Opinion Social Media
The Philly Offensive The Philly Offensive/Facebook

After Facebook closed 'The Philly Offensive' page, the creator set up a new page. This image is from a video that's drawn more than four million views in recent days.

September 13, 2017

Philly viral-video king fought Facebook (and Facebook seemingly won)

'The Philly Offensive' asks what is the line between parody and racism, hate and pornography

Facebook helps me keep up with everybody’s birthdays. It also enables me to share stories I write more widely than otherwise possible. Thank you for that, Facebook. You’re a blessing.

But I know somebody who doesn’t love you, and I’m here to help him tell you why. So, uh, yeah, please don’t take this post the wrong way, Facebook. Pretty please. Sugar on top.

Meet (or get re-acquainted) with Jay Jay McGuire. If that name rings a bell, perhaps it’s because of the stories that I wrote about the Northeast Philadelphia man’s viral-video exploits?

On Tuesday, the day that Sen. Ted Cruz got caught faving a porn post on Twitter, Jay Jay stepped away from his online persona to speak candidly about his enterprise.

He talked about his ongoing battle with Facebook’s terms of service, and those intent on repeatedly diming him out to the social-media behemoth for offending their delicate sensibilities.

This isn’t all that surprising considering he calls his operation “The Philly Offensive,” and the vast majority of Philly-based content thereon is – wait for it – offensive.

Jay Jay knows this.

He just doesn’t think he should get removed from the platform over accusations of spreading hate, pornography or racist content – particularly because he doesn’t feel as if his content is hateful, pornographic or racist.

To him, it’s just goofy prank-like material, the likes of which would be seen if late-night talk shows weren’t restricted by the FCC’s prying eyes over network television. (“I make satire videos of situations that bother me,” reads the About section of his Facebook’s “business” presence.)

Two weeks ago, The Philly Offensive was removed by Facebook.

“Your page ‘The Philly Offensive’ has been removed for violating our Terms of Use,” read the message he shared. “A Facebook Page is a distinct presence used solely for business or promotional purposes. Among other things, Pages that are hateful, threatening, or obscene are not allowed.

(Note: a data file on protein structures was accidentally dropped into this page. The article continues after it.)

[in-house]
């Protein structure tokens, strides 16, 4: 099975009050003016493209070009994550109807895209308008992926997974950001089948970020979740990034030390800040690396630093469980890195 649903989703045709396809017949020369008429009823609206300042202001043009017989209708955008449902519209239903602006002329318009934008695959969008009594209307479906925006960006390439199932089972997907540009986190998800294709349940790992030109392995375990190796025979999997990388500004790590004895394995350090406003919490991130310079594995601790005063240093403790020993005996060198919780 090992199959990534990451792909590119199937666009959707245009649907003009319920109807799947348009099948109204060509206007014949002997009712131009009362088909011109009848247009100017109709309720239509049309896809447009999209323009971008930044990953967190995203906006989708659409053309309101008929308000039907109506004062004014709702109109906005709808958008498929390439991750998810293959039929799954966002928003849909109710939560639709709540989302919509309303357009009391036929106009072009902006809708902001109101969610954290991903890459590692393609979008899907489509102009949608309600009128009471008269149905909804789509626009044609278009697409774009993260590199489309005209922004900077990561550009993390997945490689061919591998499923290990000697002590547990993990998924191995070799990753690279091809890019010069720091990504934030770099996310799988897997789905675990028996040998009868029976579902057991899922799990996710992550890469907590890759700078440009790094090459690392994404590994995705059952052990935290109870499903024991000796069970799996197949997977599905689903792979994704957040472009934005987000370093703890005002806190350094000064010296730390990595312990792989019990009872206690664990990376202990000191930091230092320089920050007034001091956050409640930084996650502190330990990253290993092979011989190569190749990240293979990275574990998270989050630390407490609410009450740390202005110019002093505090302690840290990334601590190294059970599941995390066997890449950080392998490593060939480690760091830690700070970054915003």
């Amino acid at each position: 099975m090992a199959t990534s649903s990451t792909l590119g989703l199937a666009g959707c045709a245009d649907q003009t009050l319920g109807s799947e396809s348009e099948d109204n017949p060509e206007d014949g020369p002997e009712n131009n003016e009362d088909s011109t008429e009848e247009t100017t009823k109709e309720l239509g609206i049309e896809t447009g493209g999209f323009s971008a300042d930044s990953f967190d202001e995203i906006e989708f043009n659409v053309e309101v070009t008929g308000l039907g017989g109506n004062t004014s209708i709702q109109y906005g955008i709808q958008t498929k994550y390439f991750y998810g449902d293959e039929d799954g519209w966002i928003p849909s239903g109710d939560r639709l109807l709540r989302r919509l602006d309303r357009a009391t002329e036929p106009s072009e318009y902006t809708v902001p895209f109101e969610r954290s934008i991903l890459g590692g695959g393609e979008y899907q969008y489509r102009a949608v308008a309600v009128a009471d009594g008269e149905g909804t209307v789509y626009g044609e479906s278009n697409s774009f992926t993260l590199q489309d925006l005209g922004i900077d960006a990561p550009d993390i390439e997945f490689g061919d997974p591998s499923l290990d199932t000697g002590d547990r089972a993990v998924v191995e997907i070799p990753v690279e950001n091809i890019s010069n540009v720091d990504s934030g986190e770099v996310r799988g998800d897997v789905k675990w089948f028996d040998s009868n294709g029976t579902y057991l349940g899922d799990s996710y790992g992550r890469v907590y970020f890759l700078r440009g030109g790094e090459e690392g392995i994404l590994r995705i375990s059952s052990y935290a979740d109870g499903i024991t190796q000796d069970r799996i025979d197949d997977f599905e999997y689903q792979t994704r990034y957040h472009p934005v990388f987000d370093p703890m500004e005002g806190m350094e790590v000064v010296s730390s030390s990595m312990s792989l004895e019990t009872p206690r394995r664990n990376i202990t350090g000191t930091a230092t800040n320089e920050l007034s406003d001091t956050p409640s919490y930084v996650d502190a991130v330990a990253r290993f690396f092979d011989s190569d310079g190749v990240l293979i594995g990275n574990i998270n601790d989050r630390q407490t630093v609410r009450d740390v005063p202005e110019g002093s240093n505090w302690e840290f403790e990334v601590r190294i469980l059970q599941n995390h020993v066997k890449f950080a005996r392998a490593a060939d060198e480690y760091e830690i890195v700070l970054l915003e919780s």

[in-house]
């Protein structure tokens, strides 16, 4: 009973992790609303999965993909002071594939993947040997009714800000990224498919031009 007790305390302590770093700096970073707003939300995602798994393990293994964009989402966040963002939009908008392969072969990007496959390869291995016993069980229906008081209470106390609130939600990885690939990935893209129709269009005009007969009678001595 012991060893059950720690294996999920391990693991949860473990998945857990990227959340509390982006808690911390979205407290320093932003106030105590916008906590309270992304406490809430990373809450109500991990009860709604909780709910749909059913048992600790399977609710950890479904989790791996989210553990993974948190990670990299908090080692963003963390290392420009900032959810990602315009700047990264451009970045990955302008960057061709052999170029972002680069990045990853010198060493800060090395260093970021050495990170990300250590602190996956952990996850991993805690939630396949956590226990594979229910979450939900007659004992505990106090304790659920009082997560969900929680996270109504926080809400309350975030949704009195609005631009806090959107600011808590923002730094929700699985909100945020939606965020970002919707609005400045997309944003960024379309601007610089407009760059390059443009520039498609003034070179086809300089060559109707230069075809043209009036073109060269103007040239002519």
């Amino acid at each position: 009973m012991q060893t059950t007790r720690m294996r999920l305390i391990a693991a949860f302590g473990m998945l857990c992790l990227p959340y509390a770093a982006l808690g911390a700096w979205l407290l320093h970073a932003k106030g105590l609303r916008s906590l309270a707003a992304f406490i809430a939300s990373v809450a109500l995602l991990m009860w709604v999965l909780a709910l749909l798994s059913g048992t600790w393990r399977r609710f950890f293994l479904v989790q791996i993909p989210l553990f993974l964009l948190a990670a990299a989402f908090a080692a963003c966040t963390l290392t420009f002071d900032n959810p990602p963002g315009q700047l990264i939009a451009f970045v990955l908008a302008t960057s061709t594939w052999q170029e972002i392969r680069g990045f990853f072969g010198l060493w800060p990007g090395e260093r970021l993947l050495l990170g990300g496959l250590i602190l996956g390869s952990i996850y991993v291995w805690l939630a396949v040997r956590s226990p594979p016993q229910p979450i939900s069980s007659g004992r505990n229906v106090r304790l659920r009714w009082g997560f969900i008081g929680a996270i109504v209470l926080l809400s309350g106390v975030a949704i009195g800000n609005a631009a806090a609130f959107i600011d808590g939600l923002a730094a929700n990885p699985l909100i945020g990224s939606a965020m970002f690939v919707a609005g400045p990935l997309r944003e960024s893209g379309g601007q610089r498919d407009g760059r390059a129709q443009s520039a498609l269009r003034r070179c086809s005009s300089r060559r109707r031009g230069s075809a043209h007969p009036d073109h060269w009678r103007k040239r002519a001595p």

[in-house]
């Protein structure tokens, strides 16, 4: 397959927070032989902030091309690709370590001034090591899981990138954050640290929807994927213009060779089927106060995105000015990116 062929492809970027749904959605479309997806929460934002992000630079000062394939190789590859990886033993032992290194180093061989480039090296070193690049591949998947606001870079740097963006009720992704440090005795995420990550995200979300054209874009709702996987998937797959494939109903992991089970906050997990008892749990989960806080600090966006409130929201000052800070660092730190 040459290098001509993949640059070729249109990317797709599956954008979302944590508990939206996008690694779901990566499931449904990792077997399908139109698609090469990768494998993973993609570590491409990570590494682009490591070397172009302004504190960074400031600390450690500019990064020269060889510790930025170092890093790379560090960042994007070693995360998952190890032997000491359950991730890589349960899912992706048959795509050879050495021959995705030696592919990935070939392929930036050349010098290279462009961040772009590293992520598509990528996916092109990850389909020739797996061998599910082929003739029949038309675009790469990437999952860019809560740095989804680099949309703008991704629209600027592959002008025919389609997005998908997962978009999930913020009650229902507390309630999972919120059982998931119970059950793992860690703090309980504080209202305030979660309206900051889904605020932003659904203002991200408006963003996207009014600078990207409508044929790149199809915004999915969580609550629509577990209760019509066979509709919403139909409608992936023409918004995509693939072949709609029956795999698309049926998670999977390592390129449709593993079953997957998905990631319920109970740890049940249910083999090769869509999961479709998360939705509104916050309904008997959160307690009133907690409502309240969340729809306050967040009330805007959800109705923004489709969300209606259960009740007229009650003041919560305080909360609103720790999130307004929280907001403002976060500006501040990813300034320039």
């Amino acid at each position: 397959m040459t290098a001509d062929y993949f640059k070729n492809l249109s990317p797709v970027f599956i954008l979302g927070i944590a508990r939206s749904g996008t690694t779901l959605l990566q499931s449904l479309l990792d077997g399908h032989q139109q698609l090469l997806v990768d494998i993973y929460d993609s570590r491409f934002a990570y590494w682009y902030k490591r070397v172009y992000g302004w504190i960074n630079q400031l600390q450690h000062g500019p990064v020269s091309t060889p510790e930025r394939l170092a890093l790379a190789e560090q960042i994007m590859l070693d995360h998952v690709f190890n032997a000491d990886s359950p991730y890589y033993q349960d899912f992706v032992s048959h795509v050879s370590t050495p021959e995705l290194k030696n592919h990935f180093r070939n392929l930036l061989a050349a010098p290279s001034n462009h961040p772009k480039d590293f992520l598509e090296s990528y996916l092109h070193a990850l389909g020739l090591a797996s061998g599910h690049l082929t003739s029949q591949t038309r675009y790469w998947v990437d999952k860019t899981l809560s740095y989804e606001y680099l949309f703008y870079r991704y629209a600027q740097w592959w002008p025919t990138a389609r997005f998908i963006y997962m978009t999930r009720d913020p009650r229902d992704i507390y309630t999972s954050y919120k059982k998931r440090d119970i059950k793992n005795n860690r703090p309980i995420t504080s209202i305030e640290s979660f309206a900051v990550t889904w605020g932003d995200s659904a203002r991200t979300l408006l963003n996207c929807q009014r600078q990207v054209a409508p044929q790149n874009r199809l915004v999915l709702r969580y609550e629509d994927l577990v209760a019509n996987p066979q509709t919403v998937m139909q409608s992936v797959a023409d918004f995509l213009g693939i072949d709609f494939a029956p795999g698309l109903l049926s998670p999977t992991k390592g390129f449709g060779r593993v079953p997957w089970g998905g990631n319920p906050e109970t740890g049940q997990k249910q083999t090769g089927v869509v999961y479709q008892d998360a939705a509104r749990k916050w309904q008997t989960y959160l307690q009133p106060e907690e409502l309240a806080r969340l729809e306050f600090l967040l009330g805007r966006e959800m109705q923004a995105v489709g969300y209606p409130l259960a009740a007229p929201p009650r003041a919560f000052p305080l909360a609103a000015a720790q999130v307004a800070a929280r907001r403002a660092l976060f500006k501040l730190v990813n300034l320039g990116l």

“We also take down Pages that attack an individual or group. … Continued misuse of Facebook’s features could result in the permanent loss of your account.”

That message arrived on August 17, just three days after he’d received a “Your Page has been unpublished” notification.

“I always went with Facebook because I got the most views and it was exciting. Going forward, I’m going to build my YouTube and Instagram." – Jay Jay McGuire

The reason? “Sharing pornographic content.”

That content? Jay Jay thinks it could’ve been a picture of himself shirtless since he was happy about having lost a few pounds. He can’t know for sure, though, and that’s his major complaint.

“This was the second time that I’d gotten removed after building up a huge following. The first time, I had 130,000 subscribers. The last time, it was 200,000. That’s a lot to me,” he said.

“When I researched ‘Facebook removed my fan page' on Google, threads came up of people saying they paid huge amounts of money and gained millions of followers, but they were removed without any reason – or at least the only reason given was that they broke Facebook rules,” he continued.

He maintained that this dynamic was akin to “running a business, taking people’s money and then shutting them down” without any mechanism in place to appeal the decision.

This is a tricky issue.

REBUILDING AN AUDIENCE

For sure, should you sift through his content intent on being offended, it wouldn’t be difficult to do. 

There are skits about race, class and targeting passersby for rants and, as the master of its domain, Facebook has a right to oversee what appears on its pages.

People like Jay Jay – who toe that line with offensively comedic intentions in heart – can find themselves at the mercy of Facebook’s judicial branch.

When his page was taken down, Jay Jay immediately put a new one up. On the plus side, he could post content. On the minus side, he was again scrambling to rebuild an audience the likes of which many content providers often dream of having.

Sure, one of the skits he posted since reviving the site has some 4.4 million views in the past two weeks. 

Jay Jay can’t bask in that sort of victory, though.

“There are groups of people who just don’t like me who all get together and report me for anything they can,” said Jay Jay, adding his personal Facebook page was removed for suspicious behavior. “I just had another video go viral. It did three million views yesterday and it’s gaining about 50,000 views every 10 minutes and building my page.

“I really don't care about it, though. They're probably just going to remove it again once people start reporting me.”

To hear Jay Jay tell it, this back-and-forth with Facebook has had an impact on his brand, and left him seeking alternatives to keep it moving forward despite the battles.

“It sucks because I’d probably have around one million followers, which would help me get the attention of someone important by now, like ‘Saturday Night Live’ or something like that,” he claimed. 

“I always went with Facebook because I got the most views and it was exciting," he continued. “Going forward, I’m going to build my YouTube and Instagram. YouTube may stop monetization, but they rarely remove anything that is offensive. 

"I think I’m just wasting my time with Facebook.”